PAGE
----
Paddlefish

Author: Christine J. Warren

Publisher: N.A

ISBN: 9780983385721

Category: Canoe racing

Page: 296

View: 8102

On a sweltering summer day in 2010, Christine Warren stepped into a 24-foot canoe and paddled toward a goal that she never previously imagined possible. The Texas Water Safari is a 260-mile paddle race from the Texas Hill Country to the Gulf Coast. Run continuously since 1963, the course follows the San Marcos and Guadalupe Rivers to the coastal fishing town of Seadrift. Paddlers must complete the race in 100 hours. While the exhausting pace and blistering heat are reason enough to bow out, it's the ancillary hurdles that often eliminate racers long before the finish line: dam portages, water moccasins, logjams, mosquitoes, dysentery, alligators, sleep deprivation, and equipment failures. Paddlefish is the first complete narrative ever published on The Texas Water Safari. With a mixture of humor, misery, history and triumph, Christine has written an engaging and entertaining memoir of her yearlong transformation from a mom, writer and fly fisher, to a viable competitor in "The World's Toughest Boat Race." If you've ever wondered what extraordinary challenges lurk beyond your comfort zone, this book may help you discover what's ultimately possible.

Texas Whitewater

Author: Stephen Hartley Daniel

Publisher: Texas A&M University Press

ISBN: 1603446532

Category: Nature

Page: 239

View: 6649

Sometimes all that's needed to find whitewater fun and adventure in the Lone Star State is a little rain and perseverance--and this handy guide to more than seventy Texas rivers and creeks with the greatest prospects for whitewater.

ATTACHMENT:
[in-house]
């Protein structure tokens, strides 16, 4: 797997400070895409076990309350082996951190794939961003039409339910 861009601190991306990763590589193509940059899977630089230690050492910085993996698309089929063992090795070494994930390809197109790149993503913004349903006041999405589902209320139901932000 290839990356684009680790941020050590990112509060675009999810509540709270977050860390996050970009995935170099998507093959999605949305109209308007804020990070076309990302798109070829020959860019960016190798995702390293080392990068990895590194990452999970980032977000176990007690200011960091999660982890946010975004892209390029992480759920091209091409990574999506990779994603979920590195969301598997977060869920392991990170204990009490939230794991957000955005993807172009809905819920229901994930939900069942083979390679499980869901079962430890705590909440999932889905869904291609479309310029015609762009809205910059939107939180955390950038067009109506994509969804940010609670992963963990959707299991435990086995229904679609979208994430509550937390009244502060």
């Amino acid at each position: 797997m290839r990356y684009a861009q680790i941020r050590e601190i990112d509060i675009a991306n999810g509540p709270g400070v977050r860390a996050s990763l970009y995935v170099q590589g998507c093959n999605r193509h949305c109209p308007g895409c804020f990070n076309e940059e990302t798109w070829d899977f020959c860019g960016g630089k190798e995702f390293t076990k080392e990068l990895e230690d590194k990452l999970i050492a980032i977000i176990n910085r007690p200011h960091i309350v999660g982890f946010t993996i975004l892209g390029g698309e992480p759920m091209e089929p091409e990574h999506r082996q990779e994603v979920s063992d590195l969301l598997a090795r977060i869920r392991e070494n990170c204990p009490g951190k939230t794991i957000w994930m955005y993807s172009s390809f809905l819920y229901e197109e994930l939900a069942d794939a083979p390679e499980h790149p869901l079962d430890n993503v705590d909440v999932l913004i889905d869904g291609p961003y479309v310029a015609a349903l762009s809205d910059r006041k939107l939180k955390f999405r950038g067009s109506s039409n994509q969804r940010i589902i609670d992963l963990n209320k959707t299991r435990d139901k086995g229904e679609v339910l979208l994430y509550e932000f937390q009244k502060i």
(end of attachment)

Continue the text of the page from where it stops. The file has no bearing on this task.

Explore Texas

A Nature Travel Guide

Author: Mary O. Parker

Publisher: Texas A&M University Press

ISBN: 1623494044

Category: Travel

Page: 336

View: 7664

If you are interested in birdwatching, wildlife viewing, or stargazing; flowers, geology, or water; nature centers, festivals, or photography, a destination in Texas awaits you. From the desert gardens of Big Bend to hawk watching on the Gulf Coast to caving and bat watching in the Hill Country, nature-oriented travel in Texas also includes lesser known getaways. Organized by the seven official state travel regions, Explore Texas features descriptions of almost one hundred nature-oriented sites, including information about the best time to visit and why it’s worth going; location, and other logistics; and a “learn” section on the observations and natural phenomena a visitor might expect to experience. Photographs by professional photographer Jeff Parker accompany the accounts, and handy color-coded icons help guide readers to the activities of their choice. Perfect for planning the family’s next outing or vacation, this book also contains a message of how nature tourism helps to protect biodiversity, promote conservation, and sustain the state’s tourism economy.

River of Contrasts

The Texas Colorado

Author: Margie Crisp

Publisher: Texas A&M University Press

ISBN: 9781603447478

Category: Art

Page: 224

View: 4403